Despite total visitation numbers in the Great Smoky Mountains National Park being down, camping numbers at the Cades Cove campground were higher this summer than in 2019, officials said.

The park closed March 24 over the coronavirus pandemic. It began phased reopening May 9.

On Sept. 4, all 10 GSMNP campgrounds were open to the public, but in June and July, only four — Cades Cove, Elkmont, Deep Creek and Smokemont — were open to campers.

The number of visitors to Cades Cove, the only of the aforementioned four campgrounds in Blount County, were down this summer. In July 2020, Cades Cove had 40,914 visitors. In the same month in 2019, a total of 28,834 visited the scenic loop.

But camping numbers rose — July 2020 saw a 7% increase in campers over July 2019.

“Those four of us that were open were extremely busy,” GSMNP Visitor Use Assistant Quanah Allen said. “We were full almost every single night the whole month of June, July and August, which is extremely uncommon.”

Look Rock and Abrams Falls, Blount County’s other GSMNP campgrounds, opened in early September. Group campsites at all locations still are closed, but RV and tent sites are open.

Allen attributes the rise in campers partially to the limited campgrounds.

“I think it’s because we had six of the other campgrounds closed,” Allen said. “They typically have a lot of campers, and all those campers were just coming to the ones that were open, so we saw a lot more activity.”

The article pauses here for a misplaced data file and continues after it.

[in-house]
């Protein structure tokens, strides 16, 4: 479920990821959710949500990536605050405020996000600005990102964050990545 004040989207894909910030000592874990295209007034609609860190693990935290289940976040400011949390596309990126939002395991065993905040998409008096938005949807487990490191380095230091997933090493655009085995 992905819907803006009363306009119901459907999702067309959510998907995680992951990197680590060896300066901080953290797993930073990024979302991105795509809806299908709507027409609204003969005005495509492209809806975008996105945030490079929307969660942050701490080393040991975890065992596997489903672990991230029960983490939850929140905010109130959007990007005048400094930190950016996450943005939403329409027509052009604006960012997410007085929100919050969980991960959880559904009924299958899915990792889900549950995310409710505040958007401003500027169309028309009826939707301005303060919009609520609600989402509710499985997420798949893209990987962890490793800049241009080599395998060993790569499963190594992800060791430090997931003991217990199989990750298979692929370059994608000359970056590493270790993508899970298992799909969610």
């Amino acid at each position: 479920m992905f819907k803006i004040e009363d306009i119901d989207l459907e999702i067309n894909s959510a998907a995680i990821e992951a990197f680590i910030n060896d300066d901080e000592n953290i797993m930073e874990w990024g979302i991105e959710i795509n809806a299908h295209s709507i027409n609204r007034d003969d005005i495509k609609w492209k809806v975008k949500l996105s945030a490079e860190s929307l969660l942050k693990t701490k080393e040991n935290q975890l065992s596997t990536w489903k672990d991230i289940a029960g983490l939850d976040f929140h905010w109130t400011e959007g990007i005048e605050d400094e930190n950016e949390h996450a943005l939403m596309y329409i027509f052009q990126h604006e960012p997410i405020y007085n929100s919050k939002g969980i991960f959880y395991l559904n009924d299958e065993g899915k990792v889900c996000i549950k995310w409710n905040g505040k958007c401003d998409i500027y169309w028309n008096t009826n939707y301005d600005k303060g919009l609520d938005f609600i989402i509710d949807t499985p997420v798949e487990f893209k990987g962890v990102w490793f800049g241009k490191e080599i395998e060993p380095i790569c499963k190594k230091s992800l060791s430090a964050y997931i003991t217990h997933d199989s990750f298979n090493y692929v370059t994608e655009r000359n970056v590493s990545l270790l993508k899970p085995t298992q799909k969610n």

Mostly though, Allen said this increase in camping numbers is due to the COVID-19 pandemic.

“I do think COVID has something to do with that — whether it be that people aren’t wanting to fly to further destinations, so they’re just driving to the Smokies because it’s within a couple of hours rather than getting on an airplane and risking all that exposure to fly to the Grand Canyon or something like that,” she said.

National parks could be considered an ideal spot during the pandemic, Allen said.

“I think a lot of people see a national park as a place to be socially distant,” she said. “You’re outside most of the time. Theoretically, you’re not going to be around a whole lot of people.”

While visitor numbers rise every year, Allen said she anticipates even higher visitor numbers in 2020.

“I have a feeling it’s going to be a lot higher this year because people aren’t going on the big, extravagant vacations,” she said. “They’re kind of staying close to home.”

Roughly one-third of the United States population can reach the Smokies within a day’s drive, Allen said.

Follow @sshreports on Twitter for more from county government reporter Shelby Harris.

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